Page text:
Brazil’s Vaccination Plan Raises More Questions Than Answers
(Bloomberg) -- Brazil’s coronavirus immunization plan released over the weekend did little to assuage concerns that the government is stumbling in its efforts to inoculate 212 million people, with no timeline and vague supply agreements.
The 93-page document published by the health ministry says Brazil has already secured 300 million doses of Covid-19 vaccines, mostly from AstraZeneca Plc. But approval for the Astra shot globally is pending more trials. Other vaccines will be sourced from the Covax facility, organized by the World Health Organization, and some 70 million doses from Pfizer Inc. are “in negotiation.”
Medical professionals criticized the release of the plan with epidemiologist Ethel Maciel saying on Twitter that researchers hadn’t seen the document that was published with their names and only learned that it was released through the press.
The Supreme Court gave the government 48 hours to provie more details on the plan.
At stake for Latin America’s biggest economy is a prolonging of the pandemic that has already killed more than 180,000 people, infected nearly 7 million and is re-surging across the country. President Jair Bolsonaro, who has downplayed the risks from the respiratory illness all year and fended off a bout with Covid-19 himself, said last week that Brazil is at the very end of the pandemic, without providing any evidence.
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Brazil is under its third health minister during 2020 alone and the health regulator Anvisa has been accused of making certain decisions more out of political considerations than science.
In a note Monday, Anvisa set a deadline of 10 days to rule on requests of emergency use of vaccines that have ongoing tests in the country, adding that none have been filed yet. The regulator is “working full time” to decide on imports, monitor any adverse reactions along with other vaccine matters, it said.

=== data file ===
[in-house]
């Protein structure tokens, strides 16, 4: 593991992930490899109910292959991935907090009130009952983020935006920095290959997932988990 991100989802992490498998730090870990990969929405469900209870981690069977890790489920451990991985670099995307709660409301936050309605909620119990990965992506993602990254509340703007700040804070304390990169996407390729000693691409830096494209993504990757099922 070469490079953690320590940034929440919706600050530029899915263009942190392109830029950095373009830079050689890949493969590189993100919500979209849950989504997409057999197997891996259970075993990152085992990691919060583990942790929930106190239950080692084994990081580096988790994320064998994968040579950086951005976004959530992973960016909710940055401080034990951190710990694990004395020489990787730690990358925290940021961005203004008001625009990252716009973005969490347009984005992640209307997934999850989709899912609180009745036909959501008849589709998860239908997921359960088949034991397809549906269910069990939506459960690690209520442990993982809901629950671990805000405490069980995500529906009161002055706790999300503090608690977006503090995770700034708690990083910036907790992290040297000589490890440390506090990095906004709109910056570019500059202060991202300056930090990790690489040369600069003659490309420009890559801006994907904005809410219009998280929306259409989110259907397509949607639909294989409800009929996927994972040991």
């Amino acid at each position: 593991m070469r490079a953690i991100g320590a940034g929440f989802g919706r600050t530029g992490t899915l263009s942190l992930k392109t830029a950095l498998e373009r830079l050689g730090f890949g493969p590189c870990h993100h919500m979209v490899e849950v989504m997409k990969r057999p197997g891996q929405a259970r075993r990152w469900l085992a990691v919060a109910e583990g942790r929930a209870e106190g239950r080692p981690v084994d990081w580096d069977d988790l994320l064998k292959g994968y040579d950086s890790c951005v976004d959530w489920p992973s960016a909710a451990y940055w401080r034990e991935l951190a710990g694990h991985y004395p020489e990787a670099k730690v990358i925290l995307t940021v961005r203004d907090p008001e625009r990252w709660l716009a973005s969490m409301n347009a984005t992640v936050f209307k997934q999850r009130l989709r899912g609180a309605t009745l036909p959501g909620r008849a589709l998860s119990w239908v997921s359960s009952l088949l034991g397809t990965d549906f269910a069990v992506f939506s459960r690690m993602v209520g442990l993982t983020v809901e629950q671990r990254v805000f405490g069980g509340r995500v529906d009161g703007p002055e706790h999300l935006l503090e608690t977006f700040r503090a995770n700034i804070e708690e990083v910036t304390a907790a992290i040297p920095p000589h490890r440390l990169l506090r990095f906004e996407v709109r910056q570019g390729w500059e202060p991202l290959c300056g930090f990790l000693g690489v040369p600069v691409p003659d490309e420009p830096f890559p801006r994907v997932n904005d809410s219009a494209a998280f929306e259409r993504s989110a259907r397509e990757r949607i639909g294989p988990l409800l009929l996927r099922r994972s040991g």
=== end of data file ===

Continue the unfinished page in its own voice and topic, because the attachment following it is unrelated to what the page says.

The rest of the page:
The list of planned vaccines doesn’t include China’s CoronaVac, the shot being developed by Sinovac Biotech Ltd which has been at the center of many of the political spats around vaccines in Brazil. Bolsonaro has said he doesn’t trust a Chinese cure against coronavirus “due to its origin” and scrapped plans announced by the ministry to acquire the shot.
Phase 3 results on the Chinese-developed vaccine were expected to be presented on Dec. 15. But on Monday, the Butantan institute, which has a deal with Sinovac to produce the shot locally, delayed the filing to Dec. 23. Sao Paulo has pledged to start immunizing its 46 million people in late January.
The decision to postpone was taken together with Sinovac and an international committee that follows clinical tests, Sao Paulo officials said at a press conference Monday. The delay was first reported by newspaper O Globo.
Butantan will request the vaccine’s registration, not its emergency use, according to Dimas Covas, head of the institute. That strategy “should speed up the registration process with regulatory agencies,” he said, adding that Sinovac wants to distribute 500 million doses worldwide in the first half of 2021.
In theory, Brazil should fare better vaccinating than it did containing the disease. Its five-decade-old immunization program, which operates 35,000 outposts, is in sturdy shape, reaching 90% of the people it intended to with the annual flu shot even amid the pandemic. But concern about a lack of preparation, constant political infighting and resistance to vaccines is growing.
Over the weekend, a Datafolha survey showed half of Brazilians wouldn’t be willing to take CoronaVac, the highest rejection rate among those polled. About a third of the people said they wouldn’t take shots developed by Russia or the U.K. either, and 22% of respondents said they don’t plan to get vaccinated at all, more than double the amount seen in an August poll. Bolsonaro said he doesn’t plan to take a vaccine either.
For the vaccination to work, at least 70% of the people have to receive a “highly effective shot,” according to the health ministry’s plan. It lists health care workers, people over 75 years old and indigenous populations as first priorities.
“We intend to offer the Covid-19 vaccine to the entire Brazilian population,” according to the document.
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